Maryport and Ruffenhofen - two forts on the Roman frontier
The Senhouse Roman Museum is twinned with the LIMESEUM and Römerpark Ruffenhofen in Bavaria, a fort of similar age on the German frontier of the Roman Empire.
The soldiers and labourers who built the defences along the Roman frontier must surely - if they thought about the matter at all - have found it hard to grasp the geographical extent of the enterprise in which they were engaged. The fort at Alauna (Maryport) was in a particularly isolated position, in what was virtually the north westernmost corner of the European section of the frontier. It would have taken many days to travel there by land and sea from the nearest section of the Limes which formed the borders of the provinces of Germania Superior and Raetia.
Modern visitors to the Senhouse Museum, and the various other museums along the European frontier, may find it equally difficult to imagine the vastness and complexity of the system of fortifications of which these sites were once part.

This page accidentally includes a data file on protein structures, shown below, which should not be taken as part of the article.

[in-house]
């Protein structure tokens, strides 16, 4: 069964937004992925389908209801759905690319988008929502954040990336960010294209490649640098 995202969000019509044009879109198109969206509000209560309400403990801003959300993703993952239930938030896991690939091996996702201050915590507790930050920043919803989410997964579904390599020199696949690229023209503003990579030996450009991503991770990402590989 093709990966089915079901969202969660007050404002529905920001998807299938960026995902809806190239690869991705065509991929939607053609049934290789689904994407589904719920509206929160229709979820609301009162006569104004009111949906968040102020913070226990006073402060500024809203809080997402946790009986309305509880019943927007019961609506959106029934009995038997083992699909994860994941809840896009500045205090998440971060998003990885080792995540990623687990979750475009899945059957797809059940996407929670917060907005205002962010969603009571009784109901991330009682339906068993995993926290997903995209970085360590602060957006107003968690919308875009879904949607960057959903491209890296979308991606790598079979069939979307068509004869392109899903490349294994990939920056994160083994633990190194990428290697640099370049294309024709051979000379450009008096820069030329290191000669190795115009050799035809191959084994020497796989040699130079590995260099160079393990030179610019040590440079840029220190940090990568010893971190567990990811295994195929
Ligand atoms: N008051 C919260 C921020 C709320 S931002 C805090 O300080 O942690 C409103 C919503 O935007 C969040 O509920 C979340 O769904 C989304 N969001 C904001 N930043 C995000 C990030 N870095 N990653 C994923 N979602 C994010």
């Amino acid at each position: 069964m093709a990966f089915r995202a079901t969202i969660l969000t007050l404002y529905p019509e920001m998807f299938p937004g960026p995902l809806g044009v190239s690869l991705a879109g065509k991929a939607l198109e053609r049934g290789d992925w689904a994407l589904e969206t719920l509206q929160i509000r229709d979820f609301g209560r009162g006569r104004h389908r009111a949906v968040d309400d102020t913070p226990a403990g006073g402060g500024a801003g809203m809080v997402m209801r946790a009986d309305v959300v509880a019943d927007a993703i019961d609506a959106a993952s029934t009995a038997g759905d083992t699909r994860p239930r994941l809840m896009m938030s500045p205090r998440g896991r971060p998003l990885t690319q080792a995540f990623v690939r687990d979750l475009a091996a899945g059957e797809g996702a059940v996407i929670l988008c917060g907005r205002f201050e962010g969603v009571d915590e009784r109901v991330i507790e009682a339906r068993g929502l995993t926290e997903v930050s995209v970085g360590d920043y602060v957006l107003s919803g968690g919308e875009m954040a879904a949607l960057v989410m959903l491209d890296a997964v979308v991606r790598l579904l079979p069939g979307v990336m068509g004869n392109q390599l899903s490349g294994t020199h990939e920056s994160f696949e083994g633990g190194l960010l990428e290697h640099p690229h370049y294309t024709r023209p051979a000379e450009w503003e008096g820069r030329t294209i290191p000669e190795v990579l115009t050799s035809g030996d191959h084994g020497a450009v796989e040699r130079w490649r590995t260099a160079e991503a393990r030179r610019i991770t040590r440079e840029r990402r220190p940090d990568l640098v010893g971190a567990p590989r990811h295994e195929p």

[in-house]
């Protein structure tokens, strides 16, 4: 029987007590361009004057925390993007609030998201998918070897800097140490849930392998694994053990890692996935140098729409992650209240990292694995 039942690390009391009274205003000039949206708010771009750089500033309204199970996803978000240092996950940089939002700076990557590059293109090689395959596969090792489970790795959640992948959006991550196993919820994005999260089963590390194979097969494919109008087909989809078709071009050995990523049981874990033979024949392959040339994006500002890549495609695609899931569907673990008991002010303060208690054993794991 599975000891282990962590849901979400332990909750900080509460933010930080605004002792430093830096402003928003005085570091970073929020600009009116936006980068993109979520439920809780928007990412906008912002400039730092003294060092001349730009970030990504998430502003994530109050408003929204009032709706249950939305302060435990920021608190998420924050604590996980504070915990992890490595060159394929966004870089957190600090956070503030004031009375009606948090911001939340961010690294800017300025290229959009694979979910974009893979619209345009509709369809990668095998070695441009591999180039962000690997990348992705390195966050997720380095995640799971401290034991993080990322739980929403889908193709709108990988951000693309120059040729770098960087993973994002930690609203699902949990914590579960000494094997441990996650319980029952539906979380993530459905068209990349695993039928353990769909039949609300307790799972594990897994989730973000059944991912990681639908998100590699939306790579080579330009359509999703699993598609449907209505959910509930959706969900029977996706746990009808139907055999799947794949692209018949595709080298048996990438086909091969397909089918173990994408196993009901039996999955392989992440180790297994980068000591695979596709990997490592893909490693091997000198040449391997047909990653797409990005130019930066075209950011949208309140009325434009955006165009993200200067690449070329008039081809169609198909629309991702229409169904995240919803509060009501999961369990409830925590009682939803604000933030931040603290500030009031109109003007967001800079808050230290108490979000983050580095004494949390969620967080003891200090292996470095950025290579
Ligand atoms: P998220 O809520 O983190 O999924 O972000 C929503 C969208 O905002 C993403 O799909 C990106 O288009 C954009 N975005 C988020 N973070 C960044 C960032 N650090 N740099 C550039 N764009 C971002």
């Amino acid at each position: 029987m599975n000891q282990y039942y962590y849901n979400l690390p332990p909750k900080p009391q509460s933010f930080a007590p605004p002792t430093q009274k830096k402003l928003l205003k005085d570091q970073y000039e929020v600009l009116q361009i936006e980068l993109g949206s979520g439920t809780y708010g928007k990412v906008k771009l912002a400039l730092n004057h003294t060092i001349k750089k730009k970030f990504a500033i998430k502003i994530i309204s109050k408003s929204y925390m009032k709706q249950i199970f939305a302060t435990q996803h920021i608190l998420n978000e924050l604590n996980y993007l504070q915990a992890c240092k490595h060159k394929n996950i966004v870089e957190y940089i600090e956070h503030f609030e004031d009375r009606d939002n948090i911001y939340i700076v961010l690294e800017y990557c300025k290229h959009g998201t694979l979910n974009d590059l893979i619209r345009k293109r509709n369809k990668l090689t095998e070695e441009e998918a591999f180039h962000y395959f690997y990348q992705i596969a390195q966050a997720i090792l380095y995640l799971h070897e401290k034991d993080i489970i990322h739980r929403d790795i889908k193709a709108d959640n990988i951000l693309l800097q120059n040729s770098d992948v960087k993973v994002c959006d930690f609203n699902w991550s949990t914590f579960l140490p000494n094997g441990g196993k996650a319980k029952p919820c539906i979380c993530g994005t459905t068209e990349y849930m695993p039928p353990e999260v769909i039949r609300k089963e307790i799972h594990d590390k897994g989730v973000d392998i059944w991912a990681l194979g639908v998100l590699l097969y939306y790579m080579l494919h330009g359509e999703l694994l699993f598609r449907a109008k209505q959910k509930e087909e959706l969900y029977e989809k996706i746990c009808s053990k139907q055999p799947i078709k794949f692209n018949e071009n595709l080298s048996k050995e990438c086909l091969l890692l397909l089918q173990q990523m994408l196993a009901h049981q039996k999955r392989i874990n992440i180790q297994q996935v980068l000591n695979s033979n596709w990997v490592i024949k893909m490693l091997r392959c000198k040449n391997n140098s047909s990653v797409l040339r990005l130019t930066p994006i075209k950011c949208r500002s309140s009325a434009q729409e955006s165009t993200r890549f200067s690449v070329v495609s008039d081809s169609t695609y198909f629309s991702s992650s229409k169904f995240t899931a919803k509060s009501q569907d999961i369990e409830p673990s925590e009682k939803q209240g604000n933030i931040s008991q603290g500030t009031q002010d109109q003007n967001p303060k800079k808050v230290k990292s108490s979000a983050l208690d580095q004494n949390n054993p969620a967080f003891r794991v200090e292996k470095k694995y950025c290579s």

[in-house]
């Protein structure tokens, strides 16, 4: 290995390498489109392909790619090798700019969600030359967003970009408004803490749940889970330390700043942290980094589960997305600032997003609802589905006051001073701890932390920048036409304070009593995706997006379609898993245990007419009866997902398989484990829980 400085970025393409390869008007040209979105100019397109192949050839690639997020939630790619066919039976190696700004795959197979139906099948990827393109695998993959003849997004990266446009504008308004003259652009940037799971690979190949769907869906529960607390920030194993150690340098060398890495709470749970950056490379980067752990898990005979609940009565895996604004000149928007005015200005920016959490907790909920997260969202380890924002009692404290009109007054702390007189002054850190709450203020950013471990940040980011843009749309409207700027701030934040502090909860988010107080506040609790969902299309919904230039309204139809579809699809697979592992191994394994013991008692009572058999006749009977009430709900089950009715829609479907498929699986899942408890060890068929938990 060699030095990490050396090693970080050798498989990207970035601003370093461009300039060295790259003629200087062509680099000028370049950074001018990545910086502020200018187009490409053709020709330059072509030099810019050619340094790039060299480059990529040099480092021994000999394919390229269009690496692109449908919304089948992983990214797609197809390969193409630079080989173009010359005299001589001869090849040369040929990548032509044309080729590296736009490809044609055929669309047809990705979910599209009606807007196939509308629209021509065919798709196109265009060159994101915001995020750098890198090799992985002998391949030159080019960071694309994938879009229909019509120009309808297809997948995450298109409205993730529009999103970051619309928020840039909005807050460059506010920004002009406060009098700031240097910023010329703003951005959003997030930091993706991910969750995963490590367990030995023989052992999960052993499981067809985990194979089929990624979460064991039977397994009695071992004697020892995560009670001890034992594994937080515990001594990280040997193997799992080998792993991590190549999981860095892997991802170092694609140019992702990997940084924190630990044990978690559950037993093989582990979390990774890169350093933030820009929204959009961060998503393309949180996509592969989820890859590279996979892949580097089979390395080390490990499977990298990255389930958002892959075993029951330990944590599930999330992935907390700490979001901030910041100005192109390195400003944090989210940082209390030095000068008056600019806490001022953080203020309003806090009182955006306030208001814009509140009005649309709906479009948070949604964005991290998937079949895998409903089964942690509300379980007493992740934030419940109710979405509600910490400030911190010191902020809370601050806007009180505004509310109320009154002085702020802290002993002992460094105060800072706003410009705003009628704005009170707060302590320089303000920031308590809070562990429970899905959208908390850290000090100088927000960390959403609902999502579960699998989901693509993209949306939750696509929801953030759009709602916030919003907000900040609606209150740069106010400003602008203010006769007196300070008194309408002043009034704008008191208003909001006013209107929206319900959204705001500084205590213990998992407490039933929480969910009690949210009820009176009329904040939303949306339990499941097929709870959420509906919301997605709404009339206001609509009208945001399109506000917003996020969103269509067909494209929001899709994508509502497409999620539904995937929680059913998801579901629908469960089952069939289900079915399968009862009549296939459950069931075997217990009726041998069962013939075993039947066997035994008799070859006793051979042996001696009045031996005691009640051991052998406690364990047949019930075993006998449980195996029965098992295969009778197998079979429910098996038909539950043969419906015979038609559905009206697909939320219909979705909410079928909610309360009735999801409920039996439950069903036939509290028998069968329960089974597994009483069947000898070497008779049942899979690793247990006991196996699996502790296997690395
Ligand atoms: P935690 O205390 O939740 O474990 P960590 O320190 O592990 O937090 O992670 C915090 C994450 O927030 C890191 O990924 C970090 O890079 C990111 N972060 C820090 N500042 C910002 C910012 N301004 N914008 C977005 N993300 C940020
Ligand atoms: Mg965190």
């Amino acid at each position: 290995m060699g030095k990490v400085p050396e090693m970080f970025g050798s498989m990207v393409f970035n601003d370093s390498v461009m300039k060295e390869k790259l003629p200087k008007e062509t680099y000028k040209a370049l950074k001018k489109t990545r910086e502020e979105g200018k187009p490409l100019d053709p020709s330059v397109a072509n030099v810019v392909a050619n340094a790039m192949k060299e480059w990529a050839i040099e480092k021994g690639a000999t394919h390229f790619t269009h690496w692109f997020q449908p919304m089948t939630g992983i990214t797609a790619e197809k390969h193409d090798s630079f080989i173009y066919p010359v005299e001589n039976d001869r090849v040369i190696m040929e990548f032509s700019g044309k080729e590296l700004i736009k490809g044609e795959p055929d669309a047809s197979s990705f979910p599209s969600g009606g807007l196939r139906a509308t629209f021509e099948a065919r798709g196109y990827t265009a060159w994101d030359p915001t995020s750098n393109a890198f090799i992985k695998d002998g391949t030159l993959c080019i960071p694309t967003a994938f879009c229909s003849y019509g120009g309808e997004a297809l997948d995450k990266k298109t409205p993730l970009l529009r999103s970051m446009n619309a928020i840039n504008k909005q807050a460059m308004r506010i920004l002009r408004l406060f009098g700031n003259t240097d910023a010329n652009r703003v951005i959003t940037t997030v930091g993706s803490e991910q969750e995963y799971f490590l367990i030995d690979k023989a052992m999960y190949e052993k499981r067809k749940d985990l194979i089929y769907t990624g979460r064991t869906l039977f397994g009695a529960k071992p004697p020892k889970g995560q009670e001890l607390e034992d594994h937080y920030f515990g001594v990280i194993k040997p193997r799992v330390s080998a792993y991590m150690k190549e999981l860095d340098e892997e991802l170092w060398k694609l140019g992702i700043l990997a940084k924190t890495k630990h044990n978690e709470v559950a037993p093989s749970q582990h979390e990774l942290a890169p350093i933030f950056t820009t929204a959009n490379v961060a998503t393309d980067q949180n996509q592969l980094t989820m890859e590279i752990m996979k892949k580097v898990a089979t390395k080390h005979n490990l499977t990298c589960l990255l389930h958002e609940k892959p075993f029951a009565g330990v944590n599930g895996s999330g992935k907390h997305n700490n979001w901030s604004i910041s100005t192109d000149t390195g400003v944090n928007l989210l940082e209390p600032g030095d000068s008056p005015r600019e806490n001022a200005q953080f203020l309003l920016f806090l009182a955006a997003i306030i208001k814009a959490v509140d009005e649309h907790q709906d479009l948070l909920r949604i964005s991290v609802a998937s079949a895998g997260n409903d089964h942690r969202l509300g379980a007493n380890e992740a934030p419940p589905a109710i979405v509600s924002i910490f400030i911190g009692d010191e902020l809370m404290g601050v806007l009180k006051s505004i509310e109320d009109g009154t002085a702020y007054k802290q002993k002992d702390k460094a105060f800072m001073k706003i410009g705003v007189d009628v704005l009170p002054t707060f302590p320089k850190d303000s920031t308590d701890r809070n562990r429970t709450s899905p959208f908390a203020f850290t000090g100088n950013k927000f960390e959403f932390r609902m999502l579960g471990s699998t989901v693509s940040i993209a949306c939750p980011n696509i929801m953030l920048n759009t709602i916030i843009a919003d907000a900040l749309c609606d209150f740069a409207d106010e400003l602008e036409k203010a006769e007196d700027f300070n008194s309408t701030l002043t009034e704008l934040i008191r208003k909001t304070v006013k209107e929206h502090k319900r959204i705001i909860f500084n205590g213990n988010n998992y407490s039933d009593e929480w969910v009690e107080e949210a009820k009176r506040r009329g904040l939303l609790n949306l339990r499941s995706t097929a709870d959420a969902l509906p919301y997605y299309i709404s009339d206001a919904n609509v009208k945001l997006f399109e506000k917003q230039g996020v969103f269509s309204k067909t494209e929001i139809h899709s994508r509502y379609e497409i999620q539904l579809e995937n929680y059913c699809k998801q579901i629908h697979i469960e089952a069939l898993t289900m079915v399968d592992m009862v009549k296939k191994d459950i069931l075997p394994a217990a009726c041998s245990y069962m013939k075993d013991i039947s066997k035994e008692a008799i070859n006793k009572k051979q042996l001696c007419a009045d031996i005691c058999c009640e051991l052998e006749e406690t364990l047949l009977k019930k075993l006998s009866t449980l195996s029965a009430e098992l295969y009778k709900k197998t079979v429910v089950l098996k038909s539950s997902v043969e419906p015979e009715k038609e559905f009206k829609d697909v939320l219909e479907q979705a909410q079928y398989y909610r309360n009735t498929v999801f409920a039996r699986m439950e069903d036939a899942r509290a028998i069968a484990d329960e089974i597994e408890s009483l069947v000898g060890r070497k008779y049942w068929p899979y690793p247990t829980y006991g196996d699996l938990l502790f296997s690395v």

The essential object of the museum twinning initiative is to demonstrate to non-specialist visitors to the two museums concerned (Maryport and Ruffenhofen) how these sites fit into this larger picture. Both have a comparable archaeological basis, with large parts of each site explored by geophysical surveys.
This section of the website will give an overview of the importance of Hadrian’s Wall and the German Limes, then provide more detailed descriptions of each fort.